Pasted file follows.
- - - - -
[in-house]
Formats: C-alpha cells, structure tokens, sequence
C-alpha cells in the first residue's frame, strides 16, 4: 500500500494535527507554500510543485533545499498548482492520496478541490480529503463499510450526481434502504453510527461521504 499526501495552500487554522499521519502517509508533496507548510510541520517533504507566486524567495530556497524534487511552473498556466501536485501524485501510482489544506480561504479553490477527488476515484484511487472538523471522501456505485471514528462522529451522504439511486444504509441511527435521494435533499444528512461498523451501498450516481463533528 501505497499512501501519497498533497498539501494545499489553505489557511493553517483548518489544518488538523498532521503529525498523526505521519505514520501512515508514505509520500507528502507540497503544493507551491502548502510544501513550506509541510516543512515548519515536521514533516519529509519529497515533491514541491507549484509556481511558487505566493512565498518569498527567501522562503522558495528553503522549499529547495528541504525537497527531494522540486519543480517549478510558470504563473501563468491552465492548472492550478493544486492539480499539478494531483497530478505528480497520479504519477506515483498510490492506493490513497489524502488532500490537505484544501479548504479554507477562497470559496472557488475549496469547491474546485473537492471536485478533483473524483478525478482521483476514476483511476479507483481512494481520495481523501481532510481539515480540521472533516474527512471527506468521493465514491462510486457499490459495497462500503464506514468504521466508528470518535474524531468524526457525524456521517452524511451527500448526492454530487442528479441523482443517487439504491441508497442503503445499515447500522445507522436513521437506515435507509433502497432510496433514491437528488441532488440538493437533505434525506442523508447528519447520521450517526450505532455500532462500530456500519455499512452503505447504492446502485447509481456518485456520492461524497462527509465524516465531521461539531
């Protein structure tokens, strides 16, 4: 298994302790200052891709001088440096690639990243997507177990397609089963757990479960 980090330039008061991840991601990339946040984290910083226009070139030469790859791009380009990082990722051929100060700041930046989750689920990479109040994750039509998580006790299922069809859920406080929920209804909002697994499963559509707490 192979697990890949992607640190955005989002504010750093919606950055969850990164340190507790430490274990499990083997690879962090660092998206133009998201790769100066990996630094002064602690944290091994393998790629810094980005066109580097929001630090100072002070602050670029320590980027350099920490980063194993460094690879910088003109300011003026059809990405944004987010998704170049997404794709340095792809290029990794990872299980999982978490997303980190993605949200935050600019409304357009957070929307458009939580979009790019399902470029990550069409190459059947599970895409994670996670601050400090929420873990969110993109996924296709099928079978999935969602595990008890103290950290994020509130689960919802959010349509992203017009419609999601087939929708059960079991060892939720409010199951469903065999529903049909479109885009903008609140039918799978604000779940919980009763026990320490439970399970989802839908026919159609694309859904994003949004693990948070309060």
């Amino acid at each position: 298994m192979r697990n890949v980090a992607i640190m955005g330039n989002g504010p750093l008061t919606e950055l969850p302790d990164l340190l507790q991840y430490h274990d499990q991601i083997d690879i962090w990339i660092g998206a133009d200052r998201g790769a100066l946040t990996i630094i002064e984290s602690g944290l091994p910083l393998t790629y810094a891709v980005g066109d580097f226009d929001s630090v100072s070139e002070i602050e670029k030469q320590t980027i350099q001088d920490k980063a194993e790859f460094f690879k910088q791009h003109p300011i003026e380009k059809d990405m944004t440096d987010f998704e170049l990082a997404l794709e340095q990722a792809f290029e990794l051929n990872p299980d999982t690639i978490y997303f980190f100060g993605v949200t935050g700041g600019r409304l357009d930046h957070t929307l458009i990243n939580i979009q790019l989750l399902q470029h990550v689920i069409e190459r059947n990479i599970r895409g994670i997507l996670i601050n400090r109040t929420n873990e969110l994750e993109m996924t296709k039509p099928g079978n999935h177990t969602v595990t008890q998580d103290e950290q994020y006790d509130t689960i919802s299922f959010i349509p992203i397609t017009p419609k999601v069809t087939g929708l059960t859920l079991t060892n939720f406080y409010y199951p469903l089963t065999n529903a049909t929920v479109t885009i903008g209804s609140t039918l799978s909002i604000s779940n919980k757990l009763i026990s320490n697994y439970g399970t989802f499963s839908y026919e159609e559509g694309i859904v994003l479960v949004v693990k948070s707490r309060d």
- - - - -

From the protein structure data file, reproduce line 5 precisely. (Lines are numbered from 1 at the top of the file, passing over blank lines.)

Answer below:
């Amino acid at each position: 298994m192979r697990n890949v980090a992607i640190m955005g330039n989002g504010p750093l008061t919606e950055l969850p302790d990164l340190l507790q991840y430490h274990d499990q991601i083997d690879i962090w990339i660092g998206a133009d200052r998201g790769a100066l946040t990996i630094i002064e984290s602690g944290l091994p910083l393998t790629y810094a891709v980005g066109d580097f226009d929001s630090v100072s070139e002070i602050e670029k030469q320590t980027i350099q001088d920490k980063a194993e790859f460094f690879k910088q791009h003109p300011i003026e380009k059809d990405m944004t440096d987010f998704e170049l990082a997404l794709e340095q990722a792809f290029e990794l051929n990872p299980d999982t690639i978490y997303f980190f100060g993605v949200t935050g700041g600019r409304l357009d930046h957070t929307l458009i990243n939580i979009q790019l989750l399902q470029h990550v689920i069409e190459r059947n990479i599970r895409g994670i997507l996670i601050n400090r109040t929420n873990e969110l994750e993109m996924t296709k039509p099928g079978n999935h177990t969602v595990t008890q998580d103290e950290q994020y006790d509130t689960i919802s299922f959010i349509p992203i397609t017009p419609k999601v069809t087939g929708l059960t859920l079991t060892n939720f406080y409010y199951p469903l089963t065999n529903a049909t929920v479109t885009i903008g209804s609140t039918l799978s909002i604000s779940n919980k757990l009763i026990s320490n697994y439970g399970t989802f499963s839908y026919e159609e559509g694309i859904v994003l479960v949004v693990k948070s707490r309060d």